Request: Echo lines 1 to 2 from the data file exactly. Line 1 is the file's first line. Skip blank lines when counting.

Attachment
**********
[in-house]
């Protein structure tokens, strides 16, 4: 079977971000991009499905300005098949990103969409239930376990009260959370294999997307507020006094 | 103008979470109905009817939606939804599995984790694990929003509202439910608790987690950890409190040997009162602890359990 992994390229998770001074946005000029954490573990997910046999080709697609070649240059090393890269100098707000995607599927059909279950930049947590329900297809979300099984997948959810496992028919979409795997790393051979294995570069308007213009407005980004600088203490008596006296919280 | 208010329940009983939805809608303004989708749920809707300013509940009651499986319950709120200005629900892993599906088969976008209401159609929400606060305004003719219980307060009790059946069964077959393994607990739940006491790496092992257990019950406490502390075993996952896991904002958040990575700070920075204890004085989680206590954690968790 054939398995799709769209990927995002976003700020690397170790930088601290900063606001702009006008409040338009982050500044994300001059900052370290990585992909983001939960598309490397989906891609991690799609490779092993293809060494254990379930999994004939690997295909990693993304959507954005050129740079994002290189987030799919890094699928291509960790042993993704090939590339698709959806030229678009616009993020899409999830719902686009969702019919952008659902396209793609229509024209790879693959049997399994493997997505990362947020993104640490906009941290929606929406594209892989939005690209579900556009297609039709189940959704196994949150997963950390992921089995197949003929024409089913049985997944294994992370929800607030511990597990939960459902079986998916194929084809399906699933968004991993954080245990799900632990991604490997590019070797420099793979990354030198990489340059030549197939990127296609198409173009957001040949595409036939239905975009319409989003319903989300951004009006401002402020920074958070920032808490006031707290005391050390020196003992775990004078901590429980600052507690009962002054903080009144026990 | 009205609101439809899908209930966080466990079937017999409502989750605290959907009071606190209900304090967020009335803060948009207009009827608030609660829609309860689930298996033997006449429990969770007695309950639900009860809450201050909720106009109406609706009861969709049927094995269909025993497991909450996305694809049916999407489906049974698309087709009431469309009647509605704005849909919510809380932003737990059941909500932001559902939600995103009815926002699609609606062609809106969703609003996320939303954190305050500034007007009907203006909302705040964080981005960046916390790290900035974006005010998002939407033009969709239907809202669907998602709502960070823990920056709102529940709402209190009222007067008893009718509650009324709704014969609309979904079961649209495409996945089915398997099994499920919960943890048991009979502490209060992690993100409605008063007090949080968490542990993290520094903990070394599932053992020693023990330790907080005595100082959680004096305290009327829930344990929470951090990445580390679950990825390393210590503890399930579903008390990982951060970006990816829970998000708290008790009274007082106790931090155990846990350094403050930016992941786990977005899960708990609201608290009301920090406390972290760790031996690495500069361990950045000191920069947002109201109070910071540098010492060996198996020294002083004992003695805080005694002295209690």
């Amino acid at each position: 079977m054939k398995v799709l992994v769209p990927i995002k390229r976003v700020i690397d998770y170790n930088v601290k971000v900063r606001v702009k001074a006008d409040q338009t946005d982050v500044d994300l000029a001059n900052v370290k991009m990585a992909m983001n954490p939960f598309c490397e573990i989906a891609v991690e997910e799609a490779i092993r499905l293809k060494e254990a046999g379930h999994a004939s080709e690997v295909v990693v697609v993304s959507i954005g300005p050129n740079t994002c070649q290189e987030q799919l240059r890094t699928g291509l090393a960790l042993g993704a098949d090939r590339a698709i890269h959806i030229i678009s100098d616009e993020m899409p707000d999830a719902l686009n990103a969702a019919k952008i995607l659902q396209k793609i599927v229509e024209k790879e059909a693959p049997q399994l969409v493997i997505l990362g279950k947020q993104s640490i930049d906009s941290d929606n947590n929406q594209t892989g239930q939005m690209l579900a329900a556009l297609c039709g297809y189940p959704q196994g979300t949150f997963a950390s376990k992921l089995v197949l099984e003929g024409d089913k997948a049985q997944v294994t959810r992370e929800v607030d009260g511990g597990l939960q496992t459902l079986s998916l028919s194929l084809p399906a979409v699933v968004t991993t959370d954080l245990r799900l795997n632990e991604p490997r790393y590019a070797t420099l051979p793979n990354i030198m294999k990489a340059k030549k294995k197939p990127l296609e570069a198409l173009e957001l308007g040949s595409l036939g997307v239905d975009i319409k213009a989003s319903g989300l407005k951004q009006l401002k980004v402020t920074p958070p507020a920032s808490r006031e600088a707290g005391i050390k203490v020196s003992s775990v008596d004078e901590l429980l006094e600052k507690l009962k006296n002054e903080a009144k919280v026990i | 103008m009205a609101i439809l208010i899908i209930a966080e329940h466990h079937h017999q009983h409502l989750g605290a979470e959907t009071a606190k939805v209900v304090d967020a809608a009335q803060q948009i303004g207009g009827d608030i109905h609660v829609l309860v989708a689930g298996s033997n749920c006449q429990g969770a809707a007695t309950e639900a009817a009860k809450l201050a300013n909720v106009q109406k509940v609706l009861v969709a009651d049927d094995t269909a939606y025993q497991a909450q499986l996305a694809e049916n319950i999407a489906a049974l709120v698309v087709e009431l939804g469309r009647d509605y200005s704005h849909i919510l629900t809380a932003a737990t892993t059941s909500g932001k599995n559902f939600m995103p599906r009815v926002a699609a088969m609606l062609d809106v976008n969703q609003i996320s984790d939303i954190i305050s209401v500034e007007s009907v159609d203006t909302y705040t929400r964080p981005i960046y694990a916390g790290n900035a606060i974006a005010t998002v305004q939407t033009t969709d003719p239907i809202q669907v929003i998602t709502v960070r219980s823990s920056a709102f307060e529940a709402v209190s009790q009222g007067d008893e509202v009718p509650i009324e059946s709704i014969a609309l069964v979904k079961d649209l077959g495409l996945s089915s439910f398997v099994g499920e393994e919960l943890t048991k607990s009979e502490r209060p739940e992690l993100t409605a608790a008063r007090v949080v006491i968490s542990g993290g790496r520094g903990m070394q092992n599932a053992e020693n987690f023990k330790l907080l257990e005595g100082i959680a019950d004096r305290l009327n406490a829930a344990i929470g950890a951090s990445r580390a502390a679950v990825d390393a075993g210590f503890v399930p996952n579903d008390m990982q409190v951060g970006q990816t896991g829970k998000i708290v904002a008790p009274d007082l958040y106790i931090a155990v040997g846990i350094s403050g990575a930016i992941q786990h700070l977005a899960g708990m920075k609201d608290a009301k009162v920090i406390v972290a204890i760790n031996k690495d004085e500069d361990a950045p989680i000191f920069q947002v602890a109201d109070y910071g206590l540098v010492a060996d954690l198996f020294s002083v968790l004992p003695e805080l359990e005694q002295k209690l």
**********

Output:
[in-house]
């Protein structure tokens, strides 16, 4: 079977971000991009499905300005098949990103969409239930376990009260959370294999997307507020006094 | 103008979470109905009817939606939804599995984790694990929003509202439910608790987690950890409190040997009162602890359990 992994390229998770001074946005000029954490573990997910046999080709697609070649240059090393890269100098707000995607599927059909279950930049947590329900297809979300099984997948959810496992028919979409795997790393051979294995570069308007213009407005980004600088203490008596006296919280 | 208010329940009983939805809608303004989708749920809707300013509940009651499986319950709120200005629900892993599906088969976008209401159609929400606060305004003719219980307060009790059946069964077959393994607990739940006491790496092992257990019950406490502390075993996952896991904002958040990575700070920075204890004085989680206590954690968790 054939398995799709769209990927995002976003700020690397170790930088601290900063606001702009006008409040338009982050500044994300001059900052370290990585992909983001939960598309490397989906891609991690799609490779092993293809060494254990379930999994004939690997295909990693993304959507954005050129740079994002290189987030799919890094699928291509960790042993993704090939590339698709959806030229678009616009993020899409999830719902686009969702019919952008659902396209793609229509024209790879693959049997399994493997997505990362947020993104640490906009941290929606929406594209892989939005690209579900556009297609039709189940959704196994949150997963950390992921089995197949003929024409089913049985997944294994992370929800607030511990597990939960459902079986998916194929084809399906699933968004991993954080245990799900632990991604490997590019070797420099793979990354030198990489340059030549197939990127296609198409173009957001040949595409036939239905975009319409989003319903989300951004009006401002402020920074958070920032808490006031707290005391050390020196003992775990004078901590429980600052507690009962002054903080009144026990 | 009205609101439809899908209930966080466990079937017999409502989750605290959907009071606190209900304090967020009335803060948009207009009827608030609660829609309860689930298996033997006449429990969770007695309950639900009860809450201050909720106009109406609706009861969709049927094995269909025993497991909450996305694809049916999407489906049974698309087709009431469309009647509605704005849909919510809380932003737990059941909500932001559902939600995103009815926002699609609606062609809106969703609003996320939303954190305050500034007007009907203006909302705040964080981005960046916390790290900035974006005010998002939407033009969709239907809202669907998602709502960070823990920056709102529940709402209190009222007067008893009718509650009324709704014969609309979904079961649209495409996945089915398997099994499920919960943890048991009979502490209060992690993100409605008063007090949080968490542990993290520094903990070394599932053992020693023990330790907080005595100082959680004096305290009327829930344990929470951090990445580390679950990825390393210590503890399930579903008390990982951060970006990816829970998000708290008790009274007082106790931090155990846990350094403050930016992941786990977005899960708990609201608290009301920090406390972290760790031996690495500069361990950045000191920069947002109201109070910071540098010492060996198996020294002083004992003695805080005694002295209690």